ABOUT THIS BOOK
There is a growing movement among corporations to provide family benefits in order to attract and retain women workers. They recognize that these benefits have become a cost of doing business. Many of these benefits, like child care and older care, are aimed at supporting employees' ability to stay on the job. Parental leave policies are an exception, because they involve taking time away from the job.
This timely book provides an inside look at life in a major U.S. corporation, focusing on the impact of workplace culture on the use of parental leave and those who use it. Fried begins by describing why parental leave is critical to making parenting the job of both parents in two-parent families. She examines the varied experiences of different levels of workers in how parental leave policy is used.
The author tells a rich and textured tale of day-to-day life in the skyscraper offices of a large corporation. How people dress, what their offices look like, which cafeteria they eat in, how the supervisors and supervised talk -- all these things are part of the fabric of corporate culture that Fried describes.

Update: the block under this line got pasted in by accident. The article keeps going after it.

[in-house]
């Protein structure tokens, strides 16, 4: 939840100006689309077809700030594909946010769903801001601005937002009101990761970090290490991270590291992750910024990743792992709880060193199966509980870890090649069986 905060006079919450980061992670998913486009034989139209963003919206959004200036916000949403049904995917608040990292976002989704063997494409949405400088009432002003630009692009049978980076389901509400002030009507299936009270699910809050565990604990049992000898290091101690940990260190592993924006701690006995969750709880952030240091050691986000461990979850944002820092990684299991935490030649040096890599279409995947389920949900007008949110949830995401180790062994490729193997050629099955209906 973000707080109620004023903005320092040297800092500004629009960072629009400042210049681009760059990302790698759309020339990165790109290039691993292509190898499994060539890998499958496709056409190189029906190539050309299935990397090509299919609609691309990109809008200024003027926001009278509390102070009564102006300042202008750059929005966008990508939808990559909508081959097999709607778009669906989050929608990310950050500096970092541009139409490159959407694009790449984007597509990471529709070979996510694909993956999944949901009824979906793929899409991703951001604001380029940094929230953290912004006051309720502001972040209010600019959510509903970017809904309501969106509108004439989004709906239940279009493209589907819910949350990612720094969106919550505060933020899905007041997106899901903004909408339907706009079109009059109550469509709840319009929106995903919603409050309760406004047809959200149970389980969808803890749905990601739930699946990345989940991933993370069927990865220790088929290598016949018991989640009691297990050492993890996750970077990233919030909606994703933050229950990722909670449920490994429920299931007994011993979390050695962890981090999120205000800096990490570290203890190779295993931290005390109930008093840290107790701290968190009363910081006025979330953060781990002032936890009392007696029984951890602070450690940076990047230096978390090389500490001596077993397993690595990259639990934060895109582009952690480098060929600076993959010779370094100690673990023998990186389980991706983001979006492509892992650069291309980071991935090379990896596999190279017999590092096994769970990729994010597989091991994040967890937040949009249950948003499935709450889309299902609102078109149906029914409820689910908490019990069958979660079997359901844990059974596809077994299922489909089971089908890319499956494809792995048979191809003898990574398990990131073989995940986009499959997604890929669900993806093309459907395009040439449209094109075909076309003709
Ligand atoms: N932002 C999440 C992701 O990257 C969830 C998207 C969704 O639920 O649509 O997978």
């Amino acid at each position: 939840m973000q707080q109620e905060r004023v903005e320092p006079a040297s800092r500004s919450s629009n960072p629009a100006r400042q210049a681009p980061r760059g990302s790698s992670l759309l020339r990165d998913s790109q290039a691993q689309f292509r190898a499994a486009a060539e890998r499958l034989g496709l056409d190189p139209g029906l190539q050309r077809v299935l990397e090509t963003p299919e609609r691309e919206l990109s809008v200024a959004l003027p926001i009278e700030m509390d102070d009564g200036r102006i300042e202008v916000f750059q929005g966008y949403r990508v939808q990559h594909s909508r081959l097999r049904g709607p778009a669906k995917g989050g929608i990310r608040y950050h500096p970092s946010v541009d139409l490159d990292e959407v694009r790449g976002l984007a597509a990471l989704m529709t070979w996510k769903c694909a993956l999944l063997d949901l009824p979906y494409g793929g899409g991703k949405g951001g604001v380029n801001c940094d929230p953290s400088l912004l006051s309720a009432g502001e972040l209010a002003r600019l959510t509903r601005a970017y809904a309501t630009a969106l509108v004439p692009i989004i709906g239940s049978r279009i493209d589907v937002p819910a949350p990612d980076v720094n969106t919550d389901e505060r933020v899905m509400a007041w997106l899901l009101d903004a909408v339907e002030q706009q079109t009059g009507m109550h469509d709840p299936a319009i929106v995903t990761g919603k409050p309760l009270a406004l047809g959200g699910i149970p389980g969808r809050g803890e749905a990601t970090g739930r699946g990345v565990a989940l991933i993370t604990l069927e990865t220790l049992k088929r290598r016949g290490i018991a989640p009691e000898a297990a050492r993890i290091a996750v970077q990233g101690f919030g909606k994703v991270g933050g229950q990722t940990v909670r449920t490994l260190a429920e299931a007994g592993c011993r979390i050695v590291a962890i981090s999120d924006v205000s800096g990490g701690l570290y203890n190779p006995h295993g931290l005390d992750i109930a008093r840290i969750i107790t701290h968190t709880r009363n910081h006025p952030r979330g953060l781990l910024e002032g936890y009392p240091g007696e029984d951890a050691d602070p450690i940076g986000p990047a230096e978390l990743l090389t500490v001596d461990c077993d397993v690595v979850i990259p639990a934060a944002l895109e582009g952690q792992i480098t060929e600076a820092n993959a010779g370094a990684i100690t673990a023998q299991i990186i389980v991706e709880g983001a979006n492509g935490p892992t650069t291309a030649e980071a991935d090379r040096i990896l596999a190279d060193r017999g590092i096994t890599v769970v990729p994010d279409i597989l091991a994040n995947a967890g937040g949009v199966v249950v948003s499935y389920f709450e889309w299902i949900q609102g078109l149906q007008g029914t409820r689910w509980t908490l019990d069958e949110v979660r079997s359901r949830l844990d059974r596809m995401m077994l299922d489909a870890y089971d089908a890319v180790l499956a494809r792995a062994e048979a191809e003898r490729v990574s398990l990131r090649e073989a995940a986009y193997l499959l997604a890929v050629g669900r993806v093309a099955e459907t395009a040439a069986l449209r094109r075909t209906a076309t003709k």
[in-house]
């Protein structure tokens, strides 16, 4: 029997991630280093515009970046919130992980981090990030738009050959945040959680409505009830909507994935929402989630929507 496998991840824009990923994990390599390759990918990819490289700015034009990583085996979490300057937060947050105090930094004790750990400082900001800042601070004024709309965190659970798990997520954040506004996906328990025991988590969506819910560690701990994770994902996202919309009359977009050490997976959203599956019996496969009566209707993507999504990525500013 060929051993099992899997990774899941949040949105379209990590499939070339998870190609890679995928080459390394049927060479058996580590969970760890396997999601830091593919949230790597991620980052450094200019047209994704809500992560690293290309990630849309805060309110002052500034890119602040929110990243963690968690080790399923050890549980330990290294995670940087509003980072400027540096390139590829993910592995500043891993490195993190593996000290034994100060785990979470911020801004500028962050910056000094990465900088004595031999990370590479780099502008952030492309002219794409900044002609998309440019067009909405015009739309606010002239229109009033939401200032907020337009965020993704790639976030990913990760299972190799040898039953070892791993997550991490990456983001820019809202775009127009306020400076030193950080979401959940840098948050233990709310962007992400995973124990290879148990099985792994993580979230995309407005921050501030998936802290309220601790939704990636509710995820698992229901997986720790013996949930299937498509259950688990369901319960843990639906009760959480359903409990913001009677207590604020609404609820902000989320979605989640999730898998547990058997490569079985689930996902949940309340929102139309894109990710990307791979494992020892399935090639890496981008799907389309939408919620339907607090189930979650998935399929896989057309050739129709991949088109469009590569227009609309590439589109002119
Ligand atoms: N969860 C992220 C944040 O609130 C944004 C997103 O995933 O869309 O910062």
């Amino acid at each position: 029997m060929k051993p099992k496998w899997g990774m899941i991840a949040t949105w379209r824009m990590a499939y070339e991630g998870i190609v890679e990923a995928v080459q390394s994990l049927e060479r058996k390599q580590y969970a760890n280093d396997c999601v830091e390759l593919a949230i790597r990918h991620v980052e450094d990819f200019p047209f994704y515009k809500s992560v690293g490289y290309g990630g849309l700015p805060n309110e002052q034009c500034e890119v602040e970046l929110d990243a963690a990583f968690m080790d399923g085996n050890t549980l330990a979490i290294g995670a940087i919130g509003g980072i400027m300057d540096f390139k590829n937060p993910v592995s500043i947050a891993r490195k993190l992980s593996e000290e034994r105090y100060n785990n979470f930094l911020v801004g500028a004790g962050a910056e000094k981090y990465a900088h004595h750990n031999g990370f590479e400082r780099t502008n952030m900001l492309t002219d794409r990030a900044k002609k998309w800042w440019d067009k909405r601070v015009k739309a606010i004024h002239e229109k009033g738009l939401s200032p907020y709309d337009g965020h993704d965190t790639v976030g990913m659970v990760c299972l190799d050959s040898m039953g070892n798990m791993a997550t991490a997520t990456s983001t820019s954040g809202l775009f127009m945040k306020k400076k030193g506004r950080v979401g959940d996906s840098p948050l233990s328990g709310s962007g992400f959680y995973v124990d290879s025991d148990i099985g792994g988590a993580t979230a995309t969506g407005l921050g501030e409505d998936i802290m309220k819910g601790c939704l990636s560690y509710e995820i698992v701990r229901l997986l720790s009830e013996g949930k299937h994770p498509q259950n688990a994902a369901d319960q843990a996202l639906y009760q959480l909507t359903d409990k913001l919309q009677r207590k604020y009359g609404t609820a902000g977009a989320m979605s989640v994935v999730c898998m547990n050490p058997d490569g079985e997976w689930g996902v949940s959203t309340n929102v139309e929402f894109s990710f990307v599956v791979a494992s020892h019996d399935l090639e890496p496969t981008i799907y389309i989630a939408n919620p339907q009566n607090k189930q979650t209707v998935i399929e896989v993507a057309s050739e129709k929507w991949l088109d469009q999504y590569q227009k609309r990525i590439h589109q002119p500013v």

Most of us live in work cultures that value overtime. Fried argues that, as a "time policy" parental leave clashes with the powerful norm that corporate employees must work long and hard. Taking time for parenting -- a job that is devalued in our culture -- may be perceived as "taking time away" from the company, and, in particular, from the company's productivity.